On the day after declaring war on the conservative groups that helped propel his party to power in the House, Speaker John Boehner on Thursday was advancing a two-pronged strategy—delivering another brush-back pitch at them while arguing that everyone needs to just move along to more fertile territory for Republicans.
Boehner said during a Thursday news conference that outside groups pressuring members to vote down the new budget deal were “misleading their followers. I think they're pushing our members in places where they don't want to be. And frankly, I just think that they've lost all credibility.”
The speaker blamed the groups for pushing Republicans in Congress into their unpopular decision to shut down the government—“My members know,” he said, “that wasn’t exactly the strategy that I had in mind”—and defended himself as “as conservative as anybody around this place.”
As Boehner objected again to the tactics employed by moneyed groups like Heritage Action and the Club for Growth, who have warned members that they are expecting “no” votes on the deal, he also sought from his opening words to shift attention back to the rocky rollout of the president’s healthcare plan. That is an issue that already has dramatically cut into Obama’s popularity ratings, making it a more visceral lure for attracting voters.
“In the lead-up to and following the launch of the president's healthcare law, we've been asking questions that the American people will want answers to,” Boehner said. “You know, why did the president mislead the American people when he promised they could keep their healthcare plan? You know, why is Obamacare forcing Americans to lose access to the doctors they like? Why are healthcare premiums and deductibles spiking for so many Americans? And what everyone has learned is that the law's a disaster. And all this important oversight work will continue into the new year.”
Boehner’s remarks suggested two realities that might seem at variance: the feud between congressional leaders and those powering tea party opponents of establishment Republicans will probably continue. And, barring some stunning deviation from history, the budget deal that spawned the newest fight will probably not matter much by the time election day arrives in 2014. Because rarely do congressional votes, particularly ones as process-oriented as this one, matter much.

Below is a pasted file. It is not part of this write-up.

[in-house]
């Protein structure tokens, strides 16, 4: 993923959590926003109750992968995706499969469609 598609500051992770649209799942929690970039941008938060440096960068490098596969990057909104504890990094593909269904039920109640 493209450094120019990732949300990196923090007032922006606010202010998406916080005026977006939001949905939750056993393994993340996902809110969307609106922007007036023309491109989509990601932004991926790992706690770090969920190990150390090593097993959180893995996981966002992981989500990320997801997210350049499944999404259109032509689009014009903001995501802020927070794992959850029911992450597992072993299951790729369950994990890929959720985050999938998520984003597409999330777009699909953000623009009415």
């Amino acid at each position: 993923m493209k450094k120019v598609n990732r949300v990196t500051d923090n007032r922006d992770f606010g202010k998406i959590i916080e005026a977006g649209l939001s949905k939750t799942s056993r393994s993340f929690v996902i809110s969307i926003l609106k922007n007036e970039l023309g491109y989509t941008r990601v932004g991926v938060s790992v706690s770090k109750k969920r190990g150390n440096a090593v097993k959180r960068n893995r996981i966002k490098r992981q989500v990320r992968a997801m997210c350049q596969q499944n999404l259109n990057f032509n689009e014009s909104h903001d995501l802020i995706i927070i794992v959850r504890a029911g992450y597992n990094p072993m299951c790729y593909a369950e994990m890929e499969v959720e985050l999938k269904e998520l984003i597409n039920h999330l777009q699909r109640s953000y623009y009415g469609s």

President Obama’s opposition to the Iraq war in 2002, and Hillary Clinton’s vote to authorize it, did provide a notable distinction between the two Democrats during their 2008 nomination fight. For Obama, it served as a means of defining him to a party that knew him largely from one lauded speech at the 2004 Democratic National Convention. His partisans were able to use the vote to cast Clinton as part of the old-school Washington mainstream at a time the party was in the mood for something fresh.
But by no means did even that vote—with its life-and-death, war-or-peace implications—determine the course of a presidential campaign that centered on the nation’s desire for a U-turn from the Bush administration’s policies and, when the economy later cratered, stewardship of the country’s fiscal future.
When one person takes the brunt of a vote—and the political stars align—it can have power, as Pennsylvania Rep. Marjorie Margolies-Mezvinsky found. The Democratic freshman, representing a conservative district, cast the deciding vote on President Clinton’s budget in 1993 and was booted from office the next year. But 1994 featured a giant Republican wave, when the party took control of Congress for the first time in four decades, and no one is predicting the same sort of gains in 2014.
Even issues that are not terribly consequential overall can carry power in party primaries where certain votes can stick in the craw of avid partisans in a way that they don’t among the broader audience. That is certainly the hope of the tea party challengers aiming at a host of Republican Senate incumbents and already touting their opposition to the budget deal.
State Sen. Chris McDaniel, who is challenging veteran Republican Sen. Thad Cochran in Mississippi’s Republican senate primary, was among those who forwarded the deal to voters as a defining position.
“Our country is facing a debt crisis, and instead of cutting spending Washington politicians are making deals to eliminate what small spending cuts are already in place and increase spending further,” McDaniel said in a statement released by his campaign that hit on both tea party and outsider sentiments.
“The Ryan-Murray deal is a complete abdication of Washington’s governing responsibility. Unfortunately, Republicans in Washington are just as much to blame as Democrats. After increasing spending for years, many Republican politicians are now acquiescing to Democratic demands to continue business as usual. I urge Sen. Cochran to reject this deal and insist on absolutely no spending increases.”